Thursday, November 15, 2012

Why Doesn't My Vehicle Get Warm?

Now that winter is settling in, you may be finding that your heater is not working as well as you thought. Maybe you feel like your vehicle never gets warm, or it takes a long time to heat up. Let me see if I can explain to you how the system works and then you'll know just what to look for next time you have a problem.

First of all you need to know that the coolant has a lot to do with heating the vehicle. While the coolant's job is to help cool the engine, that heat is used to heat the interior of the vehicle as well. This is why it is important to do proper maintenance on the coolant system.

Coolant/Antifreeze, should always be a 50/50 mix of coolant and water. Make sure you check the bottle when you buy it. You can now buy coolant pre-mixed. If it's pre-mixed, all you have to do is pour it in. As always, check your owner's manual to make sure that you put the proper type of coolant in your vehicle. Many manufacturers sell their own
and you must use it to prevent problems in the system and keep within warranty specifications.

Always check the coolant level to make sure that it is full. Do this by checking the coolant reservoir bottle and always add to this bottle, not the radiator. It's usually a large plastic container under the hood somewhere near the radiator. If you look in your owner's manual it should show you the location  for your vehicle.

Coolant does break down over time and must be serviced. Most manufacturers recommend a coolant flush every 30,000 miles or every 2 years, again, consult your owner's manual for your maintenance schedule.

Inside the vehicle, usually on the passenger side, there is what is known as a heater core. This is a small radiator type component that fills with coolant when you turn the heat on inside the vehicle. Many times when they go bad they leak coolant on the passenger front floor and must be replaced. When you turn the fan on it blows on the heater core and sends heat into the passenger compartment.

Let's look at a couple of reasons why you may not have heat. First of all, until the vehicle warms up, the air will be cold...just like the cold engine. I usually don't even turn the heat on until I see the temperature gauge start to move off of the cold line. If you notice that the temperature gauge seems to hover down near the cold line even after you have been driving the vehicle for a while, then you probably have a thermostat problem.

In many cases the thermostat is stuck open. This means that the engine coolant takes a long time to warm up because it is constantly circulating through the engine and the radiator. The thermostat usually remains closed until the engine warms up and then it sends the hot coolant to the radiator to cool off. Consequently, if the thermostat is stuck closed, then you usually have an overheating problem.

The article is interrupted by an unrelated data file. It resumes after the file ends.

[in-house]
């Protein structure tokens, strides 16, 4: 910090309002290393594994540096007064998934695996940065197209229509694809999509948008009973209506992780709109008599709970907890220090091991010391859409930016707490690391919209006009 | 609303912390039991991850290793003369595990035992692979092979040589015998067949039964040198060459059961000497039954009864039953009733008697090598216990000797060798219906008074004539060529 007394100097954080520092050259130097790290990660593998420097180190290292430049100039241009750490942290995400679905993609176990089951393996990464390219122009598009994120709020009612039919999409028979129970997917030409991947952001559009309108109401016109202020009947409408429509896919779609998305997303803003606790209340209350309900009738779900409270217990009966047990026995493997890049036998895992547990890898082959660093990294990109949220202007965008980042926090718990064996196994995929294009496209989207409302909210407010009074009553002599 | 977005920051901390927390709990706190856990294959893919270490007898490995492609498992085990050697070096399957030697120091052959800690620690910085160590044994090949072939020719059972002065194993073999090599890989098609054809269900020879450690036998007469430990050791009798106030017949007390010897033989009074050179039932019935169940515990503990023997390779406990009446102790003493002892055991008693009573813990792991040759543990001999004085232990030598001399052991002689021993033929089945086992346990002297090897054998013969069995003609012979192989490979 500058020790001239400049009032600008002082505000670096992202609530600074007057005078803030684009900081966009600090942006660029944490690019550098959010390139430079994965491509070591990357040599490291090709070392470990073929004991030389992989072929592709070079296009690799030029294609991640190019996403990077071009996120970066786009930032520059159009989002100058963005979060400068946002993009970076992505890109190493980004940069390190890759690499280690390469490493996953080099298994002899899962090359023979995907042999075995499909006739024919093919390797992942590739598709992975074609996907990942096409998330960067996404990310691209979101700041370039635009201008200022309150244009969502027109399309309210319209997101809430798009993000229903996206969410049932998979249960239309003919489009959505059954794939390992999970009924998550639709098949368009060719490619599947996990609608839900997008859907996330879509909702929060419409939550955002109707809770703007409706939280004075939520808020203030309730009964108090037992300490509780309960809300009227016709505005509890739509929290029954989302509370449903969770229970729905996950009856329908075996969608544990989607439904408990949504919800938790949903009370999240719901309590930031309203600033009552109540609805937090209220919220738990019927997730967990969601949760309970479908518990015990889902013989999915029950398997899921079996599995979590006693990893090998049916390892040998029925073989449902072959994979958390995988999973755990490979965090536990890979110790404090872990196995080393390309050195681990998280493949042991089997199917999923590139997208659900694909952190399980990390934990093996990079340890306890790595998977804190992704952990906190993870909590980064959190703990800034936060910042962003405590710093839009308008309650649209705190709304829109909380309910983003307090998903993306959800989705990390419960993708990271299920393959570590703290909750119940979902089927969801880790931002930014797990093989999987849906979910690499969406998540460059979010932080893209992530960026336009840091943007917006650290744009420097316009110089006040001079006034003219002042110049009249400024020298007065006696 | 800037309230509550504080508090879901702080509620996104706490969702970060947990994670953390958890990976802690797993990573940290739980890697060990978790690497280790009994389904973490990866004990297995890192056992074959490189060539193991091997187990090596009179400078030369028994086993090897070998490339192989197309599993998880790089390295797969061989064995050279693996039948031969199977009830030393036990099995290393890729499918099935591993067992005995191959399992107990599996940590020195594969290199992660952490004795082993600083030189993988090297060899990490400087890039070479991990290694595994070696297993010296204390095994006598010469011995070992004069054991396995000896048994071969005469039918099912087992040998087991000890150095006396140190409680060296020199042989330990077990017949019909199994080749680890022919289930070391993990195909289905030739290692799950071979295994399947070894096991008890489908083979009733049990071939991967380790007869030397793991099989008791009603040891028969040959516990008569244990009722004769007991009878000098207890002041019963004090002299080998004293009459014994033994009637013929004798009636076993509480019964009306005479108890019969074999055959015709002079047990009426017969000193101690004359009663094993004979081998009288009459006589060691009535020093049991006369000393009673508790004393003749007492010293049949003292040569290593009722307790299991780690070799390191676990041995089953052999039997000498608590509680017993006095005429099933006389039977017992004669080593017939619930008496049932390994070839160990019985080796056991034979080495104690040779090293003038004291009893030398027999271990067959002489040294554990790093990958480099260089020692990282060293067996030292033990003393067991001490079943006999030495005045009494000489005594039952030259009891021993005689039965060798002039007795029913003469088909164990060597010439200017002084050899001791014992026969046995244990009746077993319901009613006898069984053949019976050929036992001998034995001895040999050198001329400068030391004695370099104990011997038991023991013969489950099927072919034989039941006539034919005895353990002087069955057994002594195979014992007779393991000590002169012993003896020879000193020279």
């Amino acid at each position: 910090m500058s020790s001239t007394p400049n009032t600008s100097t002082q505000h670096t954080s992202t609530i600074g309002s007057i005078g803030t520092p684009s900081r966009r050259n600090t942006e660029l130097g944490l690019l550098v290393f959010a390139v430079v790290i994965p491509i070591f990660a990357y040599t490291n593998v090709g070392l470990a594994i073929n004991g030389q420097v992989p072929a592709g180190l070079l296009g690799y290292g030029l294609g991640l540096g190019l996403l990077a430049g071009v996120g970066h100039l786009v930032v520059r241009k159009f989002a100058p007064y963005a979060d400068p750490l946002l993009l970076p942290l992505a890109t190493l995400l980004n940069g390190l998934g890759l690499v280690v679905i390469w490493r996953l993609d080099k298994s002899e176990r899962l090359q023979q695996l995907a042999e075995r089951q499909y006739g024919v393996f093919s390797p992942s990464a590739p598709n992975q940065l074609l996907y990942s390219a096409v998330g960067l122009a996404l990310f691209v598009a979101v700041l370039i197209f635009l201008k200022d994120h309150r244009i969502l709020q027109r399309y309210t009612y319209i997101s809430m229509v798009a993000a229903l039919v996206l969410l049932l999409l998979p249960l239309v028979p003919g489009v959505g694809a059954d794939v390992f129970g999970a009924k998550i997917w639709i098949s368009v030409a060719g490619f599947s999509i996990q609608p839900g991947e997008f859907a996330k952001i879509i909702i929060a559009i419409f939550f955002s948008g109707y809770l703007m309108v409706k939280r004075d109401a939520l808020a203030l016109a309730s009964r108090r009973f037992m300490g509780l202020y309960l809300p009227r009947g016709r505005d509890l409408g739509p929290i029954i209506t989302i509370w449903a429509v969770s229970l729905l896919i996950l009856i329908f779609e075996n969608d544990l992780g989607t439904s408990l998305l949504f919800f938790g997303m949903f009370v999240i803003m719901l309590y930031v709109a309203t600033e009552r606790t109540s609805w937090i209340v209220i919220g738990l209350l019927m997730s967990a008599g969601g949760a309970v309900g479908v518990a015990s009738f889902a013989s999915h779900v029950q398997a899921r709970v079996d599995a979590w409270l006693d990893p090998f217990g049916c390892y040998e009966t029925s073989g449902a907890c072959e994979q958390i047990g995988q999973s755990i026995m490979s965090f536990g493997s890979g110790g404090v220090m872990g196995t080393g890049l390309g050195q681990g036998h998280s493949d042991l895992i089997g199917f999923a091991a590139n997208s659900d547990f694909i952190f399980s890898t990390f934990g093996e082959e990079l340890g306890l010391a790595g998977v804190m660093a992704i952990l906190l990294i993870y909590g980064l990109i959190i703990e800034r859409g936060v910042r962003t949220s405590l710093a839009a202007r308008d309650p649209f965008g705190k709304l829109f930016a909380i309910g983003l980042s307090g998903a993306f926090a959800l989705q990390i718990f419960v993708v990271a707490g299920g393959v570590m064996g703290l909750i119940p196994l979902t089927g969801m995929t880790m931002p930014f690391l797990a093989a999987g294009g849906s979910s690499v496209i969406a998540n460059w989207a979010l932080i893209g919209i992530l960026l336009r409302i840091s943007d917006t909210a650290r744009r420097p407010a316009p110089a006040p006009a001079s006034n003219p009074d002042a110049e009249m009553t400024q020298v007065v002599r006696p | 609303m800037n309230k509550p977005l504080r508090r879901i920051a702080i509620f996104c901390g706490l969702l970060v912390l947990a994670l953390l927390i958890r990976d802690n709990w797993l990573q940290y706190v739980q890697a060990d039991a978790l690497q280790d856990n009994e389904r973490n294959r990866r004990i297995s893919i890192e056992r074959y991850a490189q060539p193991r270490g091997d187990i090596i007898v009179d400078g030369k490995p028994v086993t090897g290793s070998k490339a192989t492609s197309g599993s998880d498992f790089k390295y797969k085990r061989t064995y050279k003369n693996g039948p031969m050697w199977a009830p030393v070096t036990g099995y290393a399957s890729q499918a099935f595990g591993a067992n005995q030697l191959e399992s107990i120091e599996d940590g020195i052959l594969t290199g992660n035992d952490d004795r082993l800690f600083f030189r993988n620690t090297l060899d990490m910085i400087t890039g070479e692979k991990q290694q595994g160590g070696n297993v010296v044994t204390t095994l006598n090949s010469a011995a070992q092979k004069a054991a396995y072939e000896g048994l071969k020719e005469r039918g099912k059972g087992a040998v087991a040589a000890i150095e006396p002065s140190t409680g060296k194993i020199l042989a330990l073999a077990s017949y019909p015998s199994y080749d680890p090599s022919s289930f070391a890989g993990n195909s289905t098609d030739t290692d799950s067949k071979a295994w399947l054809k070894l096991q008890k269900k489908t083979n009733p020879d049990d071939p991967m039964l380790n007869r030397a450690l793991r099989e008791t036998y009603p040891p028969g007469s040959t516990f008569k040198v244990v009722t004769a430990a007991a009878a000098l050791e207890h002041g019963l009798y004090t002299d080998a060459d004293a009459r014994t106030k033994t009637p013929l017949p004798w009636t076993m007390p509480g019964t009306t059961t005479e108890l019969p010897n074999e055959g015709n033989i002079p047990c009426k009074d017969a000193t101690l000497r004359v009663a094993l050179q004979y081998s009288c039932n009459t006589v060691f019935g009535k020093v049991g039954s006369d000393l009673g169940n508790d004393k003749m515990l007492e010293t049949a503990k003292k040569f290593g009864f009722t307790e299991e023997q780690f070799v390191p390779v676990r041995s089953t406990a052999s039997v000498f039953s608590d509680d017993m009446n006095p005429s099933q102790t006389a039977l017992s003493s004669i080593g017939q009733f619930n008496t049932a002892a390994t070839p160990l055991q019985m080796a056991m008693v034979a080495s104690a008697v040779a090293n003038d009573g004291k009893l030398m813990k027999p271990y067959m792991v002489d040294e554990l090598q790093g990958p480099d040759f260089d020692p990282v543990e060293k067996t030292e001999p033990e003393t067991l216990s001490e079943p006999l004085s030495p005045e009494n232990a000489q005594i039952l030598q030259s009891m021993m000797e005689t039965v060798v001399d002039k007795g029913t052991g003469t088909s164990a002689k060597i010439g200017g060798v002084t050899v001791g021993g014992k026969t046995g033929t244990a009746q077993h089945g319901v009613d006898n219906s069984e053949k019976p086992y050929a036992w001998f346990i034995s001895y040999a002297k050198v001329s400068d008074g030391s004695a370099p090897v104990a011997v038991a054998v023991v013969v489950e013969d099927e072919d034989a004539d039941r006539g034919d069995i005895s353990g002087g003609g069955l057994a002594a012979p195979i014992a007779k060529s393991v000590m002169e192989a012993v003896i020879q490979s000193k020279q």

Another thing to check is your blower motor. You should have varying speeds, and they should all work. This blows the warm air around the cabin of the vehicle. If you turn on the heat and the fan is not blowing, always check the fuse first. You can locate the fuse by using your owner's manual. A common problem is that the fan only works on high. This usually means that you have a bad resistor and you need to replace it.

If you turn the heat on and you hear the fan blowing, but only cold air is coming out, may have a problem with a blend door. This means that even though you have the vent on heat, the door is staying closed, blocking the heat from entering the vehicle. Many of these operate off of vehicle vacuum or are computer controlled. You may need to have a technician fix this problem.

The important thing is to try and figure out what's working and what isn't. This way if you have to take your vehicle in for service you can tell them exactly what is wrong. Nobody knows your vehicle better than you. Pay attention to what's going on and get things looked at before they become bigger problems.

The only place you should have to button up and wear a scarf is outside! I hope this helps you understand your heating system a little better so that you can know what they're talking about when you take your vehicle in for service. Stay warm!

1 comment:

  1. In very nice manner you shared the information that how vehicles get warm though Solar batteries tend to last longer if located inside the vehicle rather than under the hood
    and you will rarely ever see one corrode.